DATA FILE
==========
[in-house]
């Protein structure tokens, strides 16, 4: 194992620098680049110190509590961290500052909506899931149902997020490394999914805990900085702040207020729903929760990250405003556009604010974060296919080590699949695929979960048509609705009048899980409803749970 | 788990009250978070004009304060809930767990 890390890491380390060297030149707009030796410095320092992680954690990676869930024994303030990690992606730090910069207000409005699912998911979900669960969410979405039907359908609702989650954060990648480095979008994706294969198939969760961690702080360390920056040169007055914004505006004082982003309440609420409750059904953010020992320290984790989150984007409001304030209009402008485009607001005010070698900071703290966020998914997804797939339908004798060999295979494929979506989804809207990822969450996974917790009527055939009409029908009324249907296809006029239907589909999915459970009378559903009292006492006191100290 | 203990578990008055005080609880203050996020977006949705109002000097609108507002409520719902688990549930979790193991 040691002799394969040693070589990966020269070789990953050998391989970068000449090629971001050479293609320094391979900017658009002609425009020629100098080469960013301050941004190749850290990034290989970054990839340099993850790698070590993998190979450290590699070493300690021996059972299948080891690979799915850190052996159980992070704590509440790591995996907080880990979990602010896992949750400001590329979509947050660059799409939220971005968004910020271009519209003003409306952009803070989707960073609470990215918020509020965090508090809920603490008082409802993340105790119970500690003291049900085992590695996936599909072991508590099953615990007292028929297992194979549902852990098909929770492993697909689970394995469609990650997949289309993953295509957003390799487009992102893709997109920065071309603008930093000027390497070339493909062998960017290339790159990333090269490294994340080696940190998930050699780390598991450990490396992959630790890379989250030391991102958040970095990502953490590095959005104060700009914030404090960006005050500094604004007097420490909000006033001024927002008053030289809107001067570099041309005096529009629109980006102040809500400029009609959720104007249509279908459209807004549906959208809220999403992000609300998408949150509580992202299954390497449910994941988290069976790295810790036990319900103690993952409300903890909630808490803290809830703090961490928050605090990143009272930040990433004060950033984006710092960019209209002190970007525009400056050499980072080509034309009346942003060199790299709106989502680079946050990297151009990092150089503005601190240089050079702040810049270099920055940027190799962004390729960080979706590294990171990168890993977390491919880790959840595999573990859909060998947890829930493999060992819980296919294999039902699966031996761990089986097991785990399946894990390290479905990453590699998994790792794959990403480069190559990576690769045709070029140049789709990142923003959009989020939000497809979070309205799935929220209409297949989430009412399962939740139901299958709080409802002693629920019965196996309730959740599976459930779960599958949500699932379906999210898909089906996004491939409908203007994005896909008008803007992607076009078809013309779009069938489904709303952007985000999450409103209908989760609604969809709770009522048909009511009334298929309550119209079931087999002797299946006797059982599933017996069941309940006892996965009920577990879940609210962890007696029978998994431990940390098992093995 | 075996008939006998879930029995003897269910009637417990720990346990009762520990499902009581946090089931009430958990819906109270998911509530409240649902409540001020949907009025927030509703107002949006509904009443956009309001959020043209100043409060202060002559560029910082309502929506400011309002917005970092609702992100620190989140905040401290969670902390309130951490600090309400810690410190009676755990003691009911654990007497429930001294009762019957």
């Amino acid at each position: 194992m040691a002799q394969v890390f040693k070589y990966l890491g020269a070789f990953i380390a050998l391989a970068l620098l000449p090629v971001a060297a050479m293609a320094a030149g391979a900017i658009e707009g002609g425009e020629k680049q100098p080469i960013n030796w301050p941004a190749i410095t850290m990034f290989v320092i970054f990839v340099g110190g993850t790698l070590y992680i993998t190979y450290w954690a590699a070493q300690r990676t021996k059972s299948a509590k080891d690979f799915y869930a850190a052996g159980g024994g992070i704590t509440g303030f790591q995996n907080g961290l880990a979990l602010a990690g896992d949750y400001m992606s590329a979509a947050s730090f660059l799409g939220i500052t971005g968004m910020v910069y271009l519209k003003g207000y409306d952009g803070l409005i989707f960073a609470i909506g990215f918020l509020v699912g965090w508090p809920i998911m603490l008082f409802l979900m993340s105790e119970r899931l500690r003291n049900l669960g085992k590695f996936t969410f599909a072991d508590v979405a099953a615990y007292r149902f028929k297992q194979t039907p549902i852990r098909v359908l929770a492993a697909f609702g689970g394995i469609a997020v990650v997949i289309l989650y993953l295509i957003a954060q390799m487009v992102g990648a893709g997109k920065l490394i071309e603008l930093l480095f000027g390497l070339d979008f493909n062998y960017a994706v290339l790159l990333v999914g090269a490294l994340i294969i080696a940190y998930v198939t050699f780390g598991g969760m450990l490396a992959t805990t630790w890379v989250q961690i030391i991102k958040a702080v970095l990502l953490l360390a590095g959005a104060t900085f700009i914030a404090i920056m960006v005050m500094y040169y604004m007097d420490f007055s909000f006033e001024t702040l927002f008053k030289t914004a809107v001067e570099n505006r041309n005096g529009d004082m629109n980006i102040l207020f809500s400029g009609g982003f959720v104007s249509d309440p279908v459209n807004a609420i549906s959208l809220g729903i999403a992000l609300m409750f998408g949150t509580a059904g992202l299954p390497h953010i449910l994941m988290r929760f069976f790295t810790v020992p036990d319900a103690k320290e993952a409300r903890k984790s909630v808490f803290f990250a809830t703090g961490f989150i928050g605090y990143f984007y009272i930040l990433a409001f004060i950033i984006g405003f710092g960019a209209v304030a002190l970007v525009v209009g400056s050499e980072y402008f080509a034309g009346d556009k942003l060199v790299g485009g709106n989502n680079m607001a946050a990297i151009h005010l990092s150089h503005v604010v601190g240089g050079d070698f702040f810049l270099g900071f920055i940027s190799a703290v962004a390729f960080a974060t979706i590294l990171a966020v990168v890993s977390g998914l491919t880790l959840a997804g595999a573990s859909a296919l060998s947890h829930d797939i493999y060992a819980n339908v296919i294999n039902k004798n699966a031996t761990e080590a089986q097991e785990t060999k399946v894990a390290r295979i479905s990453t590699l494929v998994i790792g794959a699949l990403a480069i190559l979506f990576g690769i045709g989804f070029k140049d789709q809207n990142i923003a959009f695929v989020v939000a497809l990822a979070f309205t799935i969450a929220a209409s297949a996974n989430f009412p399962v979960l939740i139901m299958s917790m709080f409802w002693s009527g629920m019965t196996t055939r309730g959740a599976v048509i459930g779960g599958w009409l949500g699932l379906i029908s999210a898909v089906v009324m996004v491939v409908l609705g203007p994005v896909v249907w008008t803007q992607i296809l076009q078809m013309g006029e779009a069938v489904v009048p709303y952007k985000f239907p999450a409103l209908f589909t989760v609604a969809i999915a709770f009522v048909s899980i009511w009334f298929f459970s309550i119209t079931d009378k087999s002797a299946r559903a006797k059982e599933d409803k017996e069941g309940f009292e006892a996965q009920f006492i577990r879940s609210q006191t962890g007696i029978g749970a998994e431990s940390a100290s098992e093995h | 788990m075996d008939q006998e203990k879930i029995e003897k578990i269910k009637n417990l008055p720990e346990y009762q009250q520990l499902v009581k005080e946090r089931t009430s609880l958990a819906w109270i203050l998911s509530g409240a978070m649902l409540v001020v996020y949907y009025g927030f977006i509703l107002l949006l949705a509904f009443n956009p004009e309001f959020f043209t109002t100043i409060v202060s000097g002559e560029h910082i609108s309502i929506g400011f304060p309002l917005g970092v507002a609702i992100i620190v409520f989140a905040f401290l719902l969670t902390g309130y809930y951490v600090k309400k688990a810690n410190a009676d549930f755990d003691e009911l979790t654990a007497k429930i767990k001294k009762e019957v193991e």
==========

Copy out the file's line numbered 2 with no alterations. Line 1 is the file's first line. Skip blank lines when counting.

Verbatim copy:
């Protein structure tokens, strides 16, 4: 194992620098680049110190509590961290500052909506899931149902997020490394999914805990900085702040207020729903929760990250405003556009604010974060296919080590699949695929979960048509609705009048899980409803749970 | 788990009250978070004009304060809930767990 890390890491380390060297030149707009030796410095320092992680954690990676869930024994303030990690992606730090910069207000409005699912998911979900669960969410979405039907359908609702989650954060990648480095979008994706294969198939969760961690702080360390920056040169007055914004505006004082982003309440609420409750059904953010020992320290984790989150984007409001304030209009402008485009607001005010070698900071703290966020998914997804797939339908004798060999295979494929979506989804809207990822969450996974917790009527055939009409029908009324249907296809006029239907589909999915459970009378559903009292006492006191100290 | 203990578990008055005080609880203050996020977006949705109002000097609108507002409520719902688990549930979790193991 040691002799394969040693070589990966020269070789990953050998391989970068000449090629971001050479293609320094391979900017658009002609425009020629100098080469960013301050941004190749850290990034290989970054990839340099993850790698070590993998190979450290590699070493300690021996059972299948080891690979799915850190052996159980992070704590509440790591995996907080880990979990602010896992949750400001590329979509947050660059799409939220971005968004910020271009519209003003409306952009803070989707960073609470990215918020509020965090508090809920603490008082409802993340105790119970500690003291049900085992590695996936599909072991508590099953615990007292028929297992194979549902852990098909929770492993697909689970394995469609990650997949289309993953295509957003390799487009992102893709997109920065071309603008930093000027390497070339493909062998960017290339790159990333090269490294994340080696940190998930050699780390598991450990490396992959630790890379989250030391991102958040970095990502953490590095959005104060700009914030404090960006005050500094604004007097420490909000006033001024927002008053030289809107001067570099041309005096529009629109980006102040809500400029009609959720104007249509279908459209807004549906959208809220999403992000609300998408949150509580992202299954390497449910994941988290069976790295810790036990319900103690993952409300903890909630808490803290809830703090961490928050605090990143009272930040990433004060950033984006710092960019209209002190970007525009400056050499980072080509034309009346942003060199790299709106989502680079946050990297151009990092150089503005601190240089050079702040810049270099920055940027190799962004390729960080979706590294990171990168890993977390491919880790959840595999573990859909060998947890829930493999060992819980296919294999039902699966031996761990089986097991785990399946894990390290479905990453590699998994790792794959990403480069190559990576690769045709070029140049789709990142923003959009989020939000497809979070309205799935929220209409297949989430009412399962939740139901299958709080409802002693629920019965196996309730959740599976459930779960599958949500699932379906999210898909089906996004491939409908203007994005896909008008803007992607076009078809013309779009069938489904709303952007985000999450409103209908989760609604969809709770009522048909009511009334298929309550119209079931087999002797299946006797059982599933017996069941309940006892996965009920577990879940609210962890007696029978998994431990940390098992093995 | 075996008939006998879930029995003897269910009637417990720990346990009762520990499902009581946090089931009430958990819906109270998911509530409240649902409540001020949907009025927030509703107002949006509904009443956009309001959020043209100043409060202060002559560029910082309502929506400011309002917005970092609702992100620190989140905040401290969670902390309130951490600090309400810690410190009676755990003691009911654990007497429930001294009762019957």